Investing in a “bold programme of support” for short-term domestic and international student mobility is one of the key recommendations outlined in a policy brief released by the organisation before the October 19 election.
“Studying and working abroad transforms Canadian students into global citizens, helping them develop inter-cultural awareness, adaptability and problem-solving skills”
The brief, entitled ‘Crossing borders, opening minds’, describes a student leaving their home province as a “transformative experience” which “too few Canadian students” have.
“Studying and working abroad transforms Canadian students into global citizens, helping them develop inter-cultural awareness, adaptability and problem-solving skills,” the document states.
Universities Canada, which represents 97 public and private not-for-profit universities and colleges, has not laid out a specific mobility programme that students should follow.
Instead it has suggested that interprovincial and international experiences would be for-credit parts of academic programmes and could include a broad range of experiences including exchanges, research, field schools and community service.
“We are working with our membership and other stakeholders to both advance support for the idea of increased student mobility, and to discuss the best mechanisms for developing such a programme,” a spokesperson told The PIE News.
“Ultimately, we’d like to see more students study in different parts of Canada and in a broader set of countries.”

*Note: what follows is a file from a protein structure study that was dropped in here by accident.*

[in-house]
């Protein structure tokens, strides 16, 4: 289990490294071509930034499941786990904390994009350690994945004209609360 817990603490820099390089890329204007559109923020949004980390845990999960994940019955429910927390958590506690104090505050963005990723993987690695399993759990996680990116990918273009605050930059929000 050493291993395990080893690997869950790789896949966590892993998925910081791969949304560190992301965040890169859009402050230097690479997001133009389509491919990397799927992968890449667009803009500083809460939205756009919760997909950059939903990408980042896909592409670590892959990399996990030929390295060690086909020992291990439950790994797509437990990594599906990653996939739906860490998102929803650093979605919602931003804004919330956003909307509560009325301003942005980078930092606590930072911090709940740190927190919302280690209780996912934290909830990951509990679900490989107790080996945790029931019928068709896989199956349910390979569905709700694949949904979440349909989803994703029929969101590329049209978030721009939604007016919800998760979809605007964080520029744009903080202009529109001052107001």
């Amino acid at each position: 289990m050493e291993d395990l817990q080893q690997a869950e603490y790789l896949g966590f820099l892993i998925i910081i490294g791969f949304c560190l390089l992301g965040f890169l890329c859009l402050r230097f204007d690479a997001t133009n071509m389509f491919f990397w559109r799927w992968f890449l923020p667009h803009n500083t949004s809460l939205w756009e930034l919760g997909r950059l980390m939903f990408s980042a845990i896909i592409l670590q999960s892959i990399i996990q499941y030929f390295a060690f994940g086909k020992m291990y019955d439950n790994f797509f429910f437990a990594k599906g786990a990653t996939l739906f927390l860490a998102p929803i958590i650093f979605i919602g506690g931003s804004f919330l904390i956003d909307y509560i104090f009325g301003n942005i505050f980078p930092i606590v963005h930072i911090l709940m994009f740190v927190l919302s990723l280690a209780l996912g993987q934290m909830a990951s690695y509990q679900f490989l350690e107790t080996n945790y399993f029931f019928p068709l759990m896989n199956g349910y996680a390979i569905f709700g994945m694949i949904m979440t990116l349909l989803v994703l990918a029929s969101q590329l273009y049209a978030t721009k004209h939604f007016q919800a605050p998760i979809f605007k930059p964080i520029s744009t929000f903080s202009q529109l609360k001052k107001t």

In 2012-13, just 3.1% of full-time Canadian undergraduates undertook a short-term international placement, while just 2.6% had a for-credit experience abroad, and there has been little change in these figures over the past eight years.
This is despite 92% of Canadian universities having exchange agreements with foreign institutions, and 97% offering international experiences such as academic coursework, field schools, work-terms and community service learning, according to Universities Canada.
Low outbound student numbers were also addressed by a campaign launched by CBIE last year, in which they were called the “Achilles’ heel in Canada’s aspirations for greater global engagement and competitiveness”.
“Ultimately, we’d like to see more students study in different parts of Canada and in a broader set of countries”
The main barrier to study abroad appears to be financial – although 78% of Canadian higher institutions provide some financial support for study abroad programs, 91% listed lack of funds as one of the top three reasons for low student mobility rates.
An emphasis on new study destinations should be an integral part of the government’s mobility strategy, the brief says, highlighting the differences between student study destinations and student source market.
The most popular study destinations for Canadians are currently the UK, Australia, France, Germany and the US. This contrasts starkly with the list of priority markets identified in the 2014 federal International Education Strategy: Brazil, China, India, Mexico, North Africa and the Middle East.
The brief adds that in order to make study abroad available to more students, provisions must be made for non-traditional learners.
It highlights indigenous students, first-generation Canadians, students who are the first in their family to pursue postsecondary education, and those who work alongside their studies as examples of students who face “significant barriers” to mobility.
The document is one of four policy briefs released by the organisation in the run-up to the election. The remaining three documents address jobs and skills, closing the gap on indigenous education, and research and innovation.